There was an awesome article in Politico yesterday on how certain members of Congress are trying to come up with a plan to exempt themselves and their aides from Obamacare. Specifically, they appear to be panicking about a provision that says they need to go to the exchanges to buy their insurance.
I’m going to ignore the political implications of these negotiations, which are horrific. If they, themselves, don’t want to be under Obamacare, then how can politicians ask anyone else to be? But what concerns me even more is the fact that the arguments they are using don’t make any sense. It’s as if they don’t understand the law at all. Take this, for example:
Sen. Richard Burr (R-N.C.) said if OPM decides that the federal government doesn’t pick up “the 75 percent that they have been, then put yourself in the position of a lot of entry-level staff people who make $25,000 a year, and all of a sudden, they have a $7,000 a year health care tab? That would be devastating.”
Wow. It sure would be – if that were possible. But it took all of 5 seconds for me to go to the Kaiser reform calculator and plug in some numbers. I made up a 30-year-old single staffer, said he makes $25,000, and was looking for a single person plan. I found out that in 2014, such a plan will likely cost $3440. But this person actually makes only 217% of the poverty line (nice, Congress!) so he would qualify for a significant subsidy. Therefore, the cost to him would be only $1714. That’s not even close to the apocryphal $7000. And that’s if the federal government refused to pay for a staffer’s insurance at all! That’s not what we’re discussing here.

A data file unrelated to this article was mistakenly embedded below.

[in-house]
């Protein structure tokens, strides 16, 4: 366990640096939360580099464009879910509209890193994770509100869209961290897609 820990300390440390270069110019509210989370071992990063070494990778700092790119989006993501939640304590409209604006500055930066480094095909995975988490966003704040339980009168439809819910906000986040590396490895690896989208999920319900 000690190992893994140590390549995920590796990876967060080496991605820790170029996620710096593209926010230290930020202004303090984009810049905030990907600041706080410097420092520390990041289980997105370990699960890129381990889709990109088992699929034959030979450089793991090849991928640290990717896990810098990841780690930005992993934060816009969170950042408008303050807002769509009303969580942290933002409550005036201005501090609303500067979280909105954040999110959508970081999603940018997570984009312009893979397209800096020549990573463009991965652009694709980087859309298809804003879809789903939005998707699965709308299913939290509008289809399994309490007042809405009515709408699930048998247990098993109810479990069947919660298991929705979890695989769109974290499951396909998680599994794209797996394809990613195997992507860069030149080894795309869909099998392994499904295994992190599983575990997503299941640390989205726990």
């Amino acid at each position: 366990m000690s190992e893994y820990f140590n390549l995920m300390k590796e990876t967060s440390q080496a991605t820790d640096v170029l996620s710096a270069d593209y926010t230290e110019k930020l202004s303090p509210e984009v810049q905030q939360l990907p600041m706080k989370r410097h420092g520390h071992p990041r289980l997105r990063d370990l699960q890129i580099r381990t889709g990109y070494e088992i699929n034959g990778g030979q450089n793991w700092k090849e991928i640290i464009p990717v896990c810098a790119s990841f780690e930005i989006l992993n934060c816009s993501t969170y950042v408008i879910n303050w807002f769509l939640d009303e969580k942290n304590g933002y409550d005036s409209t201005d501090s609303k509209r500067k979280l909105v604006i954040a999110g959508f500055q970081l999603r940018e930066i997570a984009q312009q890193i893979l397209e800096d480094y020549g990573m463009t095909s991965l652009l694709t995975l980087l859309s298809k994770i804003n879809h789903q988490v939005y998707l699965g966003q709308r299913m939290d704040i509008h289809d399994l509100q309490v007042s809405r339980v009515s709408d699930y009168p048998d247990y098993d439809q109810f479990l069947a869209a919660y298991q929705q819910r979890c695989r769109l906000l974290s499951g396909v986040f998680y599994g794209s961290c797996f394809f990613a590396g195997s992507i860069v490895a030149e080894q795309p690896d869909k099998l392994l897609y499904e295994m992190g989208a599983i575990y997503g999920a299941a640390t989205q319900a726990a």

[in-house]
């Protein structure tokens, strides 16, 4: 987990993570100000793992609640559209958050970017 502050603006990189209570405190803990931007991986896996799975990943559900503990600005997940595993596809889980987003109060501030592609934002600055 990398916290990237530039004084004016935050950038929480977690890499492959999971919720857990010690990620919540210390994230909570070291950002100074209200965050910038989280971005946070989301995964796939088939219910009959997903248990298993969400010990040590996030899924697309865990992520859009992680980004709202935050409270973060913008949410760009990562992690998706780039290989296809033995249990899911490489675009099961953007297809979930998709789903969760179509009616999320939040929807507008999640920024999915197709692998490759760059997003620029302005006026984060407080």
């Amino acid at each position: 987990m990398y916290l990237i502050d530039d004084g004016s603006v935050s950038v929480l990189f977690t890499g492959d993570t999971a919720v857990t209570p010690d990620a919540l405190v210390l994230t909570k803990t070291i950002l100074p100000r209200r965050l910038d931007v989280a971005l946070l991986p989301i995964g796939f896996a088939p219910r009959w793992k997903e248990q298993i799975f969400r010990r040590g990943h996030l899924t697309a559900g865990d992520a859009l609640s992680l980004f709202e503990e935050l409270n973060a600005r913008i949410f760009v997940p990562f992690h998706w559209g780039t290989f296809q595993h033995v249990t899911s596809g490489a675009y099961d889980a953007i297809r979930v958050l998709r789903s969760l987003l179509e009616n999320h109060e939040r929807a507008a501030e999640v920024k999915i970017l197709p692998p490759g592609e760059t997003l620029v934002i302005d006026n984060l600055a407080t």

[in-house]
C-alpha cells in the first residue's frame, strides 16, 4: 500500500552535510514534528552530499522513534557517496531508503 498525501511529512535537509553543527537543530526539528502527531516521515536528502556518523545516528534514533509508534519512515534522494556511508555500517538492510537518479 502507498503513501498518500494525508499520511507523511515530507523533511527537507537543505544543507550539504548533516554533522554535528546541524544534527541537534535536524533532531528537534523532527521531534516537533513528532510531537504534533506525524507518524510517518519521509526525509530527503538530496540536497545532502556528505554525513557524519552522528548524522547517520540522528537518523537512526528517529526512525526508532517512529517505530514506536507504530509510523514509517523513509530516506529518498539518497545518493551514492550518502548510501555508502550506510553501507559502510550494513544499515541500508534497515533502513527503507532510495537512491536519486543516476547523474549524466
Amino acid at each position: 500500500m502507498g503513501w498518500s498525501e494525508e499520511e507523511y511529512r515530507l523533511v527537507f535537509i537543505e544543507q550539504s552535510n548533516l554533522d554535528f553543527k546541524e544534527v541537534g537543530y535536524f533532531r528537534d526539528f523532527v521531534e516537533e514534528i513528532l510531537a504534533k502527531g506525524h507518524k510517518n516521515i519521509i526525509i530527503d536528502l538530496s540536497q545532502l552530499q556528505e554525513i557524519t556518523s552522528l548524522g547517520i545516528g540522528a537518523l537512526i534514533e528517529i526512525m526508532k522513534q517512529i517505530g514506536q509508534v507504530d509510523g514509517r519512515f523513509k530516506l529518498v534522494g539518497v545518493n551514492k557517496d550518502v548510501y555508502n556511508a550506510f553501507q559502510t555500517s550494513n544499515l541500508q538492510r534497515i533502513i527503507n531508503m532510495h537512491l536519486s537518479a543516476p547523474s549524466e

But perhaps Sen. Burr is worried that this staffer might be supporting a whole family, and that once again the federal government will completely stiff him. Let’s rerun the numbers for a family plan. Now that $25,000 salary would qualify the staffer for Medicaid (again, nice Congress!), because for a family of four that salary is barely over the poverty line. While this staffer would likely not have qualified before the expansion, he would now, so his insurance is free. Of course, in some states (like Sen. Burr’s North Carolina), there will be no Medicaid expansion. But that’s not because of Obamacare, that’s because some states are unwilling to implement it fully.
But all of this is almost besides the point. There’s nothing in the law that prevents Congress from paying for the insurance, and they will. Congress covers most of the cost of insurance now, just like tons of employers, and they will continue to do so in the future. This is only a change in purchasing venue for the plans. I don’t know whether the legislators interviewed for this story don’t understand the law, or are purposely making up facts about it for political gain. I also don’t know which of those two options is worse.
[Originally posted at The Incidental Economist]